MONTREAL, QC — At long last, Montreal Canadiens hockey has returned. Well… sort of. No, the Collective Bargaining Agreement issues still haven’t been settled. No, we still don’t know when the next NHL game will be played. But in the interim, Habs fans should follow the example General Manager Marc Bergevin laid out when he stated last week that his attention is shifting for now to the Hamilton Bulldogs.
As was officially reconfirmed yesterday, the Bulldogs will open camp tomorrow with physicals and media availability in Brossard. They will then shift to Sherbrooke for some scrimmages, before beginning preseason action in Ontario. The group on hand for day 1 of camp is far larger than normal for an AHL squad, with 43 names compared to last season’s 16, mostly due to the fact that most players were retained by the Canadiens for at least another week or so to see NHL preseason action.
The size of this year’s camp can also be attributed to a different philosophy on the part of Bergevin and his team as compared to the previous regime. With last week’s signings of former Atlanta Thrashers first round pick Daultan Leveille, offensive AHL journeyman Stephane Chaput, and long-time dependable Bulldog Olivier Fortier, the club showed its understanding of a need for depth even at the American League level, clearly planning to take advantage of its affiliation with the ECHL’s Wheeling Nailers to keep bodies in reserve. That trend continued with no fewer than 13 players being added to the camp’s roster on an invitation basis, up from just four unsigned invitees a year ago.
In previous seasons, when injuries and call-ups decimated the AHL roster, the Canadiens management was left in dire straits. The club desperately searched high and low for quick-fix college or other league players it could sign to temporary mid-season tryout agreements just to ice a big enough roster. The team was forced to look for AHL players it could acquire on the trade market to fill roster spots. Clearly, Bergevin plans to be more prepared, with 42 players attending the ‘Dogs camp despite having a full 23-man roster on locked out NHL contracts.
Certainly it’s doubtful that all 13 of the invited players end up staying within the organization. At least three of the players seem bound for Wheeling whether they are signed or not, as goaltender Scott Darling and forward Zack Torquato already have ECHL deals there, and defenceman Cody Wild was under contract with the squad last year, though he spent most of his time with Wilkes-Barre/Scranton of the AHL.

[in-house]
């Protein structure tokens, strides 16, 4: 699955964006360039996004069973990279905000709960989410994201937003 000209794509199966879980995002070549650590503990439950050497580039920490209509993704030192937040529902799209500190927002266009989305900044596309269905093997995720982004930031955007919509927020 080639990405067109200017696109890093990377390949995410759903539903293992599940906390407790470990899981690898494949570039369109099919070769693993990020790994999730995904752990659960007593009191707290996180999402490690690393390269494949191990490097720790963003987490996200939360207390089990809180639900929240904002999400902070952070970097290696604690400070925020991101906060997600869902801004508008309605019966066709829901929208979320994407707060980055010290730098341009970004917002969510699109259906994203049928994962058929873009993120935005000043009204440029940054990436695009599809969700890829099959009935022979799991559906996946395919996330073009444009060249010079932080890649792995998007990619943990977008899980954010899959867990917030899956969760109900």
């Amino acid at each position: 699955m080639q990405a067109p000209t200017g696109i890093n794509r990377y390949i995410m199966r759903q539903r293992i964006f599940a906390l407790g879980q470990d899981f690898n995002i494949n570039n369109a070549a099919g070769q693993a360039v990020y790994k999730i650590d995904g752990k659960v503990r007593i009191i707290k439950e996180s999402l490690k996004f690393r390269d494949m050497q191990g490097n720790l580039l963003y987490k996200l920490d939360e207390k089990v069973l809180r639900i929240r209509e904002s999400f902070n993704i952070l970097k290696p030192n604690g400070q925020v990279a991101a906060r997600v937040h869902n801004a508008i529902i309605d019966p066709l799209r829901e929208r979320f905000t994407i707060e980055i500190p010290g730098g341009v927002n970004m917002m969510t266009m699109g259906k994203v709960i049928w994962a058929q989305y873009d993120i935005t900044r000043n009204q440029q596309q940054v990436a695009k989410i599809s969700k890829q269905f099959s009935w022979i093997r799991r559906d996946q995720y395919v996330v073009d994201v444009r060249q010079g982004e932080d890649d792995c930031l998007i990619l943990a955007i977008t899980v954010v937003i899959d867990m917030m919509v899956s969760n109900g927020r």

Michel Ouellet is an interesting name that likely rings a bell to you. Yes, it is that Michel Ouellet, a 30-year old veteran with 190 games of NHL experience. The ‘Dogs are very young and fresh this season and could use a veteran leader up front, and though Ouellet’s best days seem behind him – he once scored 19 goals and 48 points in a season with the Pittsburgh Penguins under one Michel Therrien – he remains a competent offensive AHL player who could pick up the slack left by Brian Willsie‘s departure for Europe.
Two other players of note are one who attended a Habs Development Camp this summer and impressed sufficiently to earn a call back this Fall in goaltender Cody Reichard, and another whose invitation to the Montreal camp was confirmed some two months ago in forward Brendan Ranford. That Reichard was retained surprises me some, as even in the previous camp, he seemed outclassed by fellow invitee Brandon Maxwell, but goaltending coach Pierre Groulx must have seen something he felt he could work with. Ranford, already 20, is currently lining up as an overager for the WHL’s Kamloops Blazers, where he is a teammate of Hab prospect Tim Bozon. An undersized energy player with decent offensive instincts, the 2010 7th round Philadelphia Flyers selection potted an impressive 40 goals last season.
While there is always room for surprises, the only other tryout perhaps worth mentioning at this juncture is 21-year old forward Spencer Bennett. Taken in the fifth round by the Calgary Flames back in 2009, Bennett was a teammate of Brendan Gallagher‘s for half a season with the Vancouver Giants in 2010-11. A fellow BC native, Bennett joined Gallagher in skating with the Giants when their training camp opened this Fall. At 6’4″ and 200 lbs, he has the frame of a power forward and put up good numbers in his final junior season before being limited to just 13 games last year due to freak injuries which included a broken wrist suffered in practice.
‘Dogs camp looks to be highly competitive this year, with a group unseen at this level likely since the last lockout (a squad which included Tomas Plekanec, Chris Higgins, Andrei Kostitsyn, Ron Hainsey, Mike Komisarek, Jason Ward, and more, though even that year “only” 33 players were invited to camp). Competition means AHL rookies like Patrick Holland and Steve Quailer will have to earn their spots ahead of some more experienced players to start the season in prominent roles. The depth will be important for the club to remain competitive given that, until the lockout ends, they will have to compete with the likes of Ryan Nugent-Hopkins, Jordan Eberle, Adam Henrique, and Jeff Skinner. Thus, for both Hamilton’s success this season and the enjoyment of hockey fans everywhere, let’s hope the NHL and NHLPA returning to the negotiating table tomorrow yields a first bit of true progress.